Banff seeks strategies to curb carbon footprint as more tourists flood park

More tourists and visitors are flooding into Banff National Park than ever, according to Parks Canada — and with 2020 expected to be the busiest year on record, conservationists are raising the alarm.

Parks Canada statistics indicate the number of annual visitors to Banff has hovered around 4.1 million each year since 2016, an increase from 2014-15, when 3.6 million tourists visited.

At the time, that was a record-breaking number. Colleen Campbell, a conservationist with the Bow Valley Naturalists, said the increased load on the park is just too much.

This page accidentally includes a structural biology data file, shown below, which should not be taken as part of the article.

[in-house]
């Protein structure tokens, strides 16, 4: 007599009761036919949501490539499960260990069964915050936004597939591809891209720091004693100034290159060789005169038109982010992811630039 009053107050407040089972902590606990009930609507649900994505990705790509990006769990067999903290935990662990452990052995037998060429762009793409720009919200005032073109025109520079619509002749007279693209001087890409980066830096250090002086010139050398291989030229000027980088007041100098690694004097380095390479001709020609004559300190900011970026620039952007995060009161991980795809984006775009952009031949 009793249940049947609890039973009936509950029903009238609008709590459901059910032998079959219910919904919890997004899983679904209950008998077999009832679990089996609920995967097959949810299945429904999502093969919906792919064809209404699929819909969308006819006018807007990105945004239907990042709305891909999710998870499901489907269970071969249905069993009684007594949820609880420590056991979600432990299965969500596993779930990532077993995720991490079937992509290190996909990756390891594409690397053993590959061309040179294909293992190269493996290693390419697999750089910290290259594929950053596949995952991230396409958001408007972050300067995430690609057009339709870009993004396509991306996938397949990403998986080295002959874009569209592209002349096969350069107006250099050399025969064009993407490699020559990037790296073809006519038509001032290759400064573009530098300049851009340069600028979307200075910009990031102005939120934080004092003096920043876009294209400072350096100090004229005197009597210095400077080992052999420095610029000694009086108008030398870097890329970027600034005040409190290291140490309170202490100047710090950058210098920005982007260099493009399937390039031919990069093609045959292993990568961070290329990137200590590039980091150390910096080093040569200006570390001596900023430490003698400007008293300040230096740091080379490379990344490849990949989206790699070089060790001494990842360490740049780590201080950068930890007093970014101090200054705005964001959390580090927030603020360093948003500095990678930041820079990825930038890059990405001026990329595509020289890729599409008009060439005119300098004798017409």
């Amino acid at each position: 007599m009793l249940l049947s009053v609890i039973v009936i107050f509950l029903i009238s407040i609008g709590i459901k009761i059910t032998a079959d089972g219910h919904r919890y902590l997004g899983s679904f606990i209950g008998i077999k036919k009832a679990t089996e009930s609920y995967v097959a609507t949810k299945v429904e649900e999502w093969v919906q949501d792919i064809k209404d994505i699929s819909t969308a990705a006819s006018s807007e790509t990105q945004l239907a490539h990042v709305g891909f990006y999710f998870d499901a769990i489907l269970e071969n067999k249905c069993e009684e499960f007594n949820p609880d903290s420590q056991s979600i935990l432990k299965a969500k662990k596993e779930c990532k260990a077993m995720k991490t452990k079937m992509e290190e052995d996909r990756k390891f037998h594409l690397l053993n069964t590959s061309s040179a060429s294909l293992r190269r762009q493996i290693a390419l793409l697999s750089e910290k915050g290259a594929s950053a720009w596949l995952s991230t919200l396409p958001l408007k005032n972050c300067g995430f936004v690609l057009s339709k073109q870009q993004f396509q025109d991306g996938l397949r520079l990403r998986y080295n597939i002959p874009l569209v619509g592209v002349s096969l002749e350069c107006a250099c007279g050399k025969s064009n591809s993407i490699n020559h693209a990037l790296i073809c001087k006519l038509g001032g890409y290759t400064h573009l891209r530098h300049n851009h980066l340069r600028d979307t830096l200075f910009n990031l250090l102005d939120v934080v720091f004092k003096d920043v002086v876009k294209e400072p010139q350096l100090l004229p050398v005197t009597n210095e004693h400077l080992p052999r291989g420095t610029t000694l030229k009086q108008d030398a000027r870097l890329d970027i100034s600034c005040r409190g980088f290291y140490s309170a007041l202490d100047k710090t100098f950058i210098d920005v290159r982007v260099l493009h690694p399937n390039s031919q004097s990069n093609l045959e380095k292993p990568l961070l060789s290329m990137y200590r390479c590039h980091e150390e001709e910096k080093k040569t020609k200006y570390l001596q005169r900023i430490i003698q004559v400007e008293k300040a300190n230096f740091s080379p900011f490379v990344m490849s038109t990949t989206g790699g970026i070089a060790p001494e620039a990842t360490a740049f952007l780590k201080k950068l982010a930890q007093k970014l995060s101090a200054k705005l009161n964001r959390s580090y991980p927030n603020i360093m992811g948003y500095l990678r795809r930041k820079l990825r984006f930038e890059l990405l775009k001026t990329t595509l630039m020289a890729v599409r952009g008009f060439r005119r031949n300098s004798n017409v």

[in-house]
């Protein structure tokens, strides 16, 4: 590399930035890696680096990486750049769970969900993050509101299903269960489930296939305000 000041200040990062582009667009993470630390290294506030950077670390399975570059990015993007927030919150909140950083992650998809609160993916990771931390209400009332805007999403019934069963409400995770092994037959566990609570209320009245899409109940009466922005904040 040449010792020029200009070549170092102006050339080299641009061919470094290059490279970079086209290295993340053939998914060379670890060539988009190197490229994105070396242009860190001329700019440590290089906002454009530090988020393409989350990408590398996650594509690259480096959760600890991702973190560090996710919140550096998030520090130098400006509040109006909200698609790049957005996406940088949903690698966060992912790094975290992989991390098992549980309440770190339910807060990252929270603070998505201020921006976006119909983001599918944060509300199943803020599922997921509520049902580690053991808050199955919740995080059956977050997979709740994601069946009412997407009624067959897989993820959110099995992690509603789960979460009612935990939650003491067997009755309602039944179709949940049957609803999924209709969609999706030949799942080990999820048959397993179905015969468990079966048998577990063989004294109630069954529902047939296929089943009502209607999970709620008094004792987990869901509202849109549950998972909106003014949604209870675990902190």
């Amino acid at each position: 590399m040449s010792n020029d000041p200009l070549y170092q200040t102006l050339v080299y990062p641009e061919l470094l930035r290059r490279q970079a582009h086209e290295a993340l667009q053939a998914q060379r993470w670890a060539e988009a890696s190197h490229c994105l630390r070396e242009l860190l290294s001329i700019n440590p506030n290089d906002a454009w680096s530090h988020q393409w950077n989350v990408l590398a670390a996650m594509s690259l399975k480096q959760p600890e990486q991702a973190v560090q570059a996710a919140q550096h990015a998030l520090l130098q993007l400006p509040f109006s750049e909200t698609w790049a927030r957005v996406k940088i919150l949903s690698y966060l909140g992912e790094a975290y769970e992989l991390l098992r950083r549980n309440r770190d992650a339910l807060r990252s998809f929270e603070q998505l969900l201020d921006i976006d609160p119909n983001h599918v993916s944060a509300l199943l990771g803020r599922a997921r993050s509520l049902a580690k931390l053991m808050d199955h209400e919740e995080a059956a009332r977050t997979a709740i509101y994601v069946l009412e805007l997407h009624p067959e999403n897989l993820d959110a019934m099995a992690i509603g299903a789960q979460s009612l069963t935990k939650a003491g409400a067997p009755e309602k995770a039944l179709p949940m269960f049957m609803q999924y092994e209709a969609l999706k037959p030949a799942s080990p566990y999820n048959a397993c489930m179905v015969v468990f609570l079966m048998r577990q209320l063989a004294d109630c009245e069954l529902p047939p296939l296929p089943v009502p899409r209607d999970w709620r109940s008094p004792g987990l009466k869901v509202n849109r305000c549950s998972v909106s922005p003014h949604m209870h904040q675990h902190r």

"We don't want to think about how much water, how much garbage and electric power and natural gas is used to keep all of these people comfortable and happy," she said. "We don't see the strains on the local infrastructure and the local services … we won't be able to compensate for the damage that's done."

Town of Banff Mayor Karen Sorensen said strategies have been implemented to help mitigate the human impact on the park, such as the introduction of transit options.

"I think there's a lot of optimism right now. I think we're having more conversations, we're coming together and having those conversations," Sorensen said. "We will come up with solutions."

Terri Trembath/CBC

Beyond transit, Sorensen said the park could use other tools to help reduce its carbon footprint, such as potentially using a reservation system.

"We all try to send the same message, to get people to do the right thing and to perhaps go and explore other areas of Banff National Park that aren't necessarily considered the most popular spots," Sorensen said.